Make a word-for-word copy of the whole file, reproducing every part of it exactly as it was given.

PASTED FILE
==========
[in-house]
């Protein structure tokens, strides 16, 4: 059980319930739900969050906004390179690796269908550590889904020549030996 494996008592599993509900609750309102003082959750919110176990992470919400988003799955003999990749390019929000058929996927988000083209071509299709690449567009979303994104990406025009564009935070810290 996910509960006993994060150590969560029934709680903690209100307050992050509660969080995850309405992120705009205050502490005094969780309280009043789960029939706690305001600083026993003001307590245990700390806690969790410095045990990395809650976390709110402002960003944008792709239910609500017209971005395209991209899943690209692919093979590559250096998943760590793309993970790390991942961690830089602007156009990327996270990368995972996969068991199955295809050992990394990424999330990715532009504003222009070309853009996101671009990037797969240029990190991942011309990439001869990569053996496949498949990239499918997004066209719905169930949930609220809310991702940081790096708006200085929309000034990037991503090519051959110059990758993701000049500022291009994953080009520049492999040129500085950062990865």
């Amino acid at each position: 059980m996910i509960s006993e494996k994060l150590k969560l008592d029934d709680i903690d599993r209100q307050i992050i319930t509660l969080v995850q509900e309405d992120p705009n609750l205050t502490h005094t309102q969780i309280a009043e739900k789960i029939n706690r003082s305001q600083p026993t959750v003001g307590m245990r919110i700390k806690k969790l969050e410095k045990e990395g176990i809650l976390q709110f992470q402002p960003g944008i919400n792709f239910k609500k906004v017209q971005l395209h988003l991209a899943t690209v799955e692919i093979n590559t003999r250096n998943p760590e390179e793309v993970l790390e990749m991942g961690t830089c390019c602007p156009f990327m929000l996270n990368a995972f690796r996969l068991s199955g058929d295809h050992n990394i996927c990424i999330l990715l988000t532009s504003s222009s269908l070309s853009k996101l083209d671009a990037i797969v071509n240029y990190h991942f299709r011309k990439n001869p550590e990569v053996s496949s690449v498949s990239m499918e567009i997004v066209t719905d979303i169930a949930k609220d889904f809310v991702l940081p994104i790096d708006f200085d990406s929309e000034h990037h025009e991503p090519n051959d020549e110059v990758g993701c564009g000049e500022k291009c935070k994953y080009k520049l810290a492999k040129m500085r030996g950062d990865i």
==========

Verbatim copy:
[in-house]
């Protein structure tokens, strides 16, 4: 059980319930739900969050906004390179690796269908550590889904020549030996 494996008592599993509900609750309102003082959750919110176990992470919400988003799955003999990749390019929000058929996927988000083209071509299709690449567009979303994104990406025009564009935070810290 996910509960006993994060150590969560029934709680903690209100307050992050509660969080995850309405992120705009205050502490005094969780309280009043789960029939706690305001600083026993003001307590245990700390806690969790410095045990990395809650976390709110402002960003944008792709239910609500017209971005395209991209899943690209692919093979590559250096998943760590793309993970790390991942961690830089602007156009990327996270990368995972996969068991199955295809050992990394990424999330990715532009504003222009070309853009996101671009990037797969240029990190991942011309990439001869990569053996496949498949990239499918997004066209719905169930949930609220809310991702940081790096708006200085929309000034990037991503090519051959110059990758993701000049500022291009994953080009520049492999040129500085950062990865």
């Amino acid at each position: 059980m996910i509960s006993e494996k994060l150590k969560l008592d029934d709680i903690d599993r209100q307050i992050i319930t509660l969080v995850q509900e309405d992120p705009n609750l205050t502490h005094t309102q969780i309280a009043e739900k789960i029939n706690r003082s305001q600083p026993t959750v003001g307590m245990r919110i700390k806690k969790l969050e410095k045990e990395g176990i809650l976390q709110f992470q402002p960003g944008i919400n792709f239910k609500k906004v017209q971005l395209h988003l991209a899943t690209v799955e692919i093979n590559t003999r250096n998943p760590e390179e793309v993970l790390e990749m991942g961690t830089c390019c602007p156009f990327m929000l996270n990368a995972f690796r996969l068991s199955g058929d295809h050992n990394i996927c990424i999330l990715l988000t532009s504003s222009s269908l070309s853009k996101l083209d671009a990037i797969v071509n240029y990190h991942f299709r011309k990439n001869p550590e990569v053996s496949s690449v498949s990239m499918e567009i997004v066209t719905d979303i169930a949930k609220d889904f809310v991702l940081p994104i790096d708006f200085d990406s929309e000034h990037h025009e991503p090519n051959d020549e110059v990758g993701c564009g000049e500022k291009c935070k994953y080009k520049l810290a492999k040129m500085r030996g950062d990865i």